IR Back Radiation and
Observational Meteorologial Evidence from Karesuando,
Sweden at Latitude 68 N, 326 m asl
BSc, meteorologist, Stockholm University, Civil engineer, electronics, Royal Institute of Technology, Stockholm, PhD, institution of Paleogeophysics & geodynamics, Stockholm University
There is a wealth of Swedish meteorological data since about 300 years ago which has been read 3 times a day at 7 AM, 1 PM and 7 PM. Added to that minimum and maximum temperatures are collected. The variables are pressure, air temperature, water vapor pressure, relative humidity, wind speed , wind direction , cloudiness (a scale 1-8 parts of sky covered by clouds), precipitation, snow cover depth and general weather (raining, snowing mist etc.).
For a long time such data could be bought in a yearly book “Meteorological Observations in Sweden” covering data from 14 of the biggest Swedish stations until they stopped producing them and I think that 1977 was the last year of publication. The accumulated amount of meteorological data that exists in Sweden is just staggering.
The preoccupation with one single meteorological variable such as global temperature is misleading in several ways. The physics in the atmosphere only works in real time at a specific place. Any averaging destroys or limits the possibility to identify and check the processes at hand in the real atmosphere. It is also necessary to observe several variables at the same time to develop well found ideas about how the physical processes interact with each other and which ones are dominating at specific times and places. To do this prime data times series are of profound importance. Such series are found in abundance in the excellent publication “Meteorological Observations in Sweden”. I personally own this publication from 1922-1977.
By chance I found an old chart I made at least 30 years ago which you can see below. It shows wind, cloud and temperature time series from Karesuando during four months, January, March, July and November. Karesuando is situated quite far above the polar circle so during January there is no solar irradiation at all reaching the station.
Wind, Cloud and Temperature data from Karesusando
A message from nature about cloud cover, temperature and wind
The time series show 4 values per 24 hour period. It is possible to observe daily variations as well as cold spells covering several days up to a week. Of special interest is to see how well the cloud cover is correlated with temperature during different seasons. The wind speed can be checked to separate between local and regional influences. If there is no wind speed the influence is for sure more local. When there is no solar insolation the daily temperature variations are minimal as can be seen in the January time series. On the contrary the July temperature time series express a much larger daily temperature variation although the amplitude varies. The strongest daily temperature variation in Karesuando can be found in Mars [March] during a five day period with no or little clouds and hardly any wind. All this is actually nothing new. Any Swedish farmer knows about such variations, without knowing anything about for example “IR back radiation” and its presumed power to destroy earth in the future.
One deduction about the existence of IR back radiation in nature.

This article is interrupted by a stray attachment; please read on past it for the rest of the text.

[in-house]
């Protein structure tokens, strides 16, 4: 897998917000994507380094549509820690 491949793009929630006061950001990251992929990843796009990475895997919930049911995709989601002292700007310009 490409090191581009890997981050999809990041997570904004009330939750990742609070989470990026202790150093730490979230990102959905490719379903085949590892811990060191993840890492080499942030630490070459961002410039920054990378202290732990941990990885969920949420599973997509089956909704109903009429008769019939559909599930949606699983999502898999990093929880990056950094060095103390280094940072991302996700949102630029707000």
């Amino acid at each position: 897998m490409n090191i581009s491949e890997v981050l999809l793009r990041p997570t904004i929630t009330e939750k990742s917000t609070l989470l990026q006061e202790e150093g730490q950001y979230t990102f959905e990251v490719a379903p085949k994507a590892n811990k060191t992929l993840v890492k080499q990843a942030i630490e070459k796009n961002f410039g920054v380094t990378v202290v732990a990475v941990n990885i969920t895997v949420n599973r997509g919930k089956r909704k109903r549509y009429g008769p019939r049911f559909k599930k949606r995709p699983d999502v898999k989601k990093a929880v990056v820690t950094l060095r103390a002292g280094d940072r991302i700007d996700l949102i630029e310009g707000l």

The Karesuando temperature time series show temperature swings within a week between 20 and 30 degrees Celsius. That is a lot. They can be observed in late January, Late March and late November. All the maximum temperature swings occur during calm conditions when there was no or little wind in Karesuando for days. It tells a simple truth. The cold air is (partially) produced locally at the surface of Karesuando during these 2-3 days periods. This can only happen by strong IR radiation from the ground when there are no or little clouds in the sky. On the other hand it can be observed that the temperature in Karesuando always are warmer when there is a full cloud cover during periods with large solar energy deficits as there were in January, March and November.
The global warming belief and the impact of carbon dioxide on climate belief (AGW) rely on a hypothetical existence of a large IR back radiation (+300 W/m^2) working both day and night. If there exists an IR back radiation of practical importance it is only developed when there is a cloud cover. In that case it is not carbon dioxide that emits the IR radiation downwards; it is ice crystals or water droplets.
My simple question to IPCC and all global warming enthusiasts believing in global warming is: How can you explain the observed evidence from Karesuando and still claim there is any scientific reason to believe in the existence of a +300 W/m^2 back radiation working both day and night? Any person can feel the impact of such an energy flow by holding ones hand near an electrical 2kW kitchen stove at a distance of about 1 meter.
There is absolutely no need for me to get this common sense article peer reviewed and acknowledged by IPCC or any other main stream authority. Observational evidence such as the meteorological data from Karesuando beats any unproven hypothesis if these two options are incompatible. My conclusion is:
The IR back radiation of +300 W/m² that IPCC claims to be a reality does not exist at (close to) a measurable level. The net IR back radiation that does exist and matter quantitatively (besides from sun) has its origin from clouds and dust in the atmosphere and not from any “greenhouse gas” IR emission.
Also notice that the time series from Karesuando are not showing anomalous situations. It can be supported by similar time series during more than 100 years from Karesuando and many other Swedish meteorological stations.
Modern data from Karesuando, Swedish Meteorological and Hydrolocal Institute (SMHI) http://www.vackertvader.se/v%C3%A4derstation/karesuando-2
[post updated 2012 20:47 -T]